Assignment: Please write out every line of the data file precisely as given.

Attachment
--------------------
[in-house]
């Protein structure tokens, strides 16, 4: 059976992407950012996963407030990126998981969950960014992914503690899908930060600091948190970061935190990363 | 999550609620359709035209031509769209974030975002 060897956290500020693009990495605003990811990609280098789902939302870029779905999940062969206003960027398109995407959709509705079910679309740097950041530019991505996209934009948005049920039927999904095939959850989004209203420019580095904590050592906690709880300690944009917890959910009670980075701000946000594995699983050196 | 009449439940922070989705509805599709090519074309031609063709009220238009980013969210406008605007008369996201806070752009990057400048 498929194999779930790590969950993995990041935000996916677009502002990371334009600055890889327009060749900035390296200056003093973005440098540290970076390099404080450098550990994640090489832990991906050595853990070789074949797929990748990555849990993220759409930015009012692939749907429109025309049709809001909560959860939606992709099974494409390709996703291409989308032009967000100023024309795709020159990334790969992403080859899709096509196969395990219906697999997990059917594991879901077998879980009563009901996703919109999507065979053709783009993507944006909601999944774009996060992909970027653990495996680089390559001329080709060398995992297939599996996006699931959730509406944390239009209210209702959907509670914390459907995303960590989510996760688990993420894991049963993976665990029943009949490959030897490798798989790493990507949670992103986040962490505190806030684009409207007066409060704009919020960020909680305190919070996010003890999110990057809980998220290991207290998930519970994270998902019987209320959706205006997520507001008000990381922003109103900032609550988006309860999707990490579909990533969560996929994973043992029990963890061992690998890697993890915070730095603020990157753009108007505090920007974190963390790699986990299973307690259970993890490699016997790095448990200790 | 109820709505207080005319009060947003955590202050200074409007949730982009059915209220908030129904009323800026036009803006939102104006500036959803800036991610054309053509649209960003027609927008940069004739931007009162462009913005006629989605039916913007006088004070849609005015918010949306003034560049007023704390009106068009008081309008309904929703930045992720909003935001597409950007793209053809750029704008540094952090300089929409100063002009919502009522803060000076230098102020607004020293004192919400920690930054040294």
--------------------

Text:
[in-house]
């Protein structure tokens, strides 16, 4: 059976992407950012996963407030990126998981969950960014992914503690899908930060600091948190970061935190990363 | 999550609620359709035209031509769209974030975002 060897956290500020693009990495605003990811990609280098789902939302870029779905999940062969206003960027398109995407959709509705079910679309740097950041530019991505996209934009948005049920039927999904095939959850989004209203420019580095904590050592906690709880300690944009917890959910009670980075701000946000594995699983050196 | 009449439940922070989705509805599709090519074309031609063709009220238009980013969210406008605007008369996201806070752009990057400048 498929194999779930790590969950993995990041935000996916677009502002990371334009600055890889327009060749900035390296200056003093973005440098540290970076390099404080450098550990994640090489832990991906050595853990070789074949797929990748990555849990993220759409930015009012692939749907429109025309049709809001909560959860939606992709099974494409390709996703291409989308032009967000100023024309795709020159990334790969992403080859899709096509196969395990219906697999997990059917594991879901077998879980009563009901996703919109999507065979053709783009993507944006909601999944774009996060992909970027653990495996680089390559001329080709060398995992297939599996996006699931959730509406944390239009209210209702959907509670914390459907995303960590989510996760688990993420894991049963993976665990029943009949490959030897490798798989790493990507949670992103986040962490505190806030684009409207007066409060704009919020960020909680305190919070996010003890999110990057809980998220290991207290998930519970994270998902019987209320959706205006997520507001008000990381922003109103900032609550988006309860999707990490579909990533969560996929994973043992029990963890061992690998890697993890915070730095603020990157753009108007505090920007974190963390790699986990299973307690259970993890490699016997790095448990200790 | 109820709505207080005319009060947003955590202050200074409007949730982009059915209220908030129904009323800026036009803006939102104006500036959803800036991610054309053509649209960003027609927008940069004739931007009162462009913005006629989605039916913007006088004070849609005015918010949306003034560049007023704390009106068009008081309008309904929703930045992720909003935001597409950007793209053809750029704008540094952090300089929409100063002009919502009522803060000076230098102020607004020293004192919400920690930054040294």